1. In one solitary God, Jehovah.
  2. That Jesus was the only being created exclusively by God, who then used the spirit being, Jesus, to create all physical creation.
  3. Jesus could ransom us because of his perfect human life.
  4. Jesus was resurrected as a spirit creature.
  5. Jesus was given authority in heaven in 1914 and Jesus cast Satan and his angels to earth in that year, causing chaos on earth since then.48

These beliefs appear dependent on Arianism. They both consistently reject the Trinity and affirm that Jesus was a created being. Jehovah’s Witnesses even carry over the distinct strain of Gnosticism in which God cannot, or at least does not, create physical creation directly. Instead he creates a spirit being, Jesus, to create it for him. Furthermore, the ultimate goal of being a Jehovah’s Witness is to become of the 144,000 allowed to reign in heaven with God, while others will live in bliss on earth. Orthodox Christianity believes that God will create a new heavens and earth, and Christians will all be physically resurrected. But the ultimate goal of Jehovah’s Witnesses is to escape physical reality to the spiritual “heaven,” echoing ancient Gnostic heresies.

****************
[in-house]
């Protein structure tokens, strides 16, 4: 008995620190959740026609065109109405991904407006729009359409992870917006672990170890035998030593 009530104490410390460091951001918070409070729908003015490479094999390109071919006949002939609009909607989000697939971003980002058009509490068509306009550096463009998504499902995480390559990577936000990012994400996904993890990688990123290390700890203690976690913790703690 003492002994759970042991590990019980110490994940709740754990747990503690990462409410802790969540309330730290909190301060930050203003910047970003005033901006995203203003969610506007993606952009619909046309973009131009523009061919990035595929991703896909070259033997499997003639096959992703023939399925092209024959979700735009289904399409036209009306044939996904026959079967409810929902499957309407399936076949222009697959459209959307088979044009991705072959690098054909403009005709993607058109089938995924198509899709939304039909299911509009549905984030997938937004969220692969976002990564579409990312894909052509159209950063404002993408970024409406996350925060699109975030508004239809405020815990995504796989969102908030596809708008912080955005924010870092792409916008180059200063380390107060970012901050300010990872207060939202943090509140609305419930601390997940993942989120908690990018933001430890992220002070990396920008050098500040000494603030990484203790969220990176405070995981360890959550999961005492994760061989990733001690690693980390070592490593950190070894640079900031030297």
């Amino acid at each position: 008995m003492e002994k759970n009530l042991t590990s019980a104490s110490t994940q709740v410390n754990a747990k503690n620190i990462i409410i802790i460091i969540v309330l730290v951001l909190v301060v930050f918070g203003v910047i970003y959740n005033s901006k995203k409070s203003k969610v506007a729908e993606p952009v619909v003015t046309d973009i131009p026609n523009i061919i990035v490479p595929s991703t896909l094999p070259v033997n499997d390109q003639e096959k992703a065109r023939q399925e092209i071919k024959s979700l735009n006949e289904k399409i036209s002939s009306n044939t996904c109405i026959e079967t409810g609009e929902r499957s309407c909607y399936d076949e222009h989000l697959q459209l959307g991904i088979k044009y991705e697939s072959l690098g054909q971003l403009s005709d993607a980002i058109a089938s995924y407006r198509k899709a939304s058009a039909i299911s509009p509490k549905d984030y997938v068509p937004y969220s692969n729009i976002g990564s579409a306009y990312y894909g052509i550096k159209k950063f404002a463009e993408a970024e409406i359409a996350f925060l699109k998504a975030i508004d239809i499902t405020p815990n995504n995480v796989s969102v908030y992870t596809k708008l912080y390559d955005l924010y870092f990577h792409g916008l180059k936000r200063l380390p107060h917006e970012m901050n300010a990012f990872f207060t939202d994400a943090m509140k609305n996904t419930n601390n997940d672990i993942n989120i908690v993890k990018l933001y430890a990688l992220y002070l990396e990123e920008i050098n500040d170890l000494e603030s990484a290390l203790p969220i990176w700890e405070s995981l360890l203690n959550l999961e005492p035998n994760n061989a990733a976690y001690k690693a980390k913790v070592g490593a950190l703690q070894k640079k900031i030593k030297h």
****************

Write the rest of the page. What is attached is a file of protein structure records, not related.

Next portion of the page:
Arianism is a pernicious, insidious heresy that has dogged the Christian church for 1700 years. Arius sought to rationalize Origen’s concept of the “eternal generation” of Jesus and instead went into heresy, claiming that Jesus was a created being and merely semi-divine. This heresy had the potential to trample orthodoxy early on, but due to the efforts of church fathers such as Athanasius, the orthodox conception of the Trinity survived. The Arian heresy has experienced a resurgence in the last two centuries, especially in the rise of the Jehovah’s Witnesses with four million adherents worldwide. Christians must all understand that a high Christology is essential to our salvation; we must take our cue from those early church fathers to lovingly and clearly expound Biblically that the triune God is the God of the Bible.

  1. Philip Schaff, A Dictionary of Christian Biography, Literature, Sects and Doctrines, ed. William Smith and Henry Wace (London: John Murray, 1877–1887), s.v. “Arius”, Logos Edition.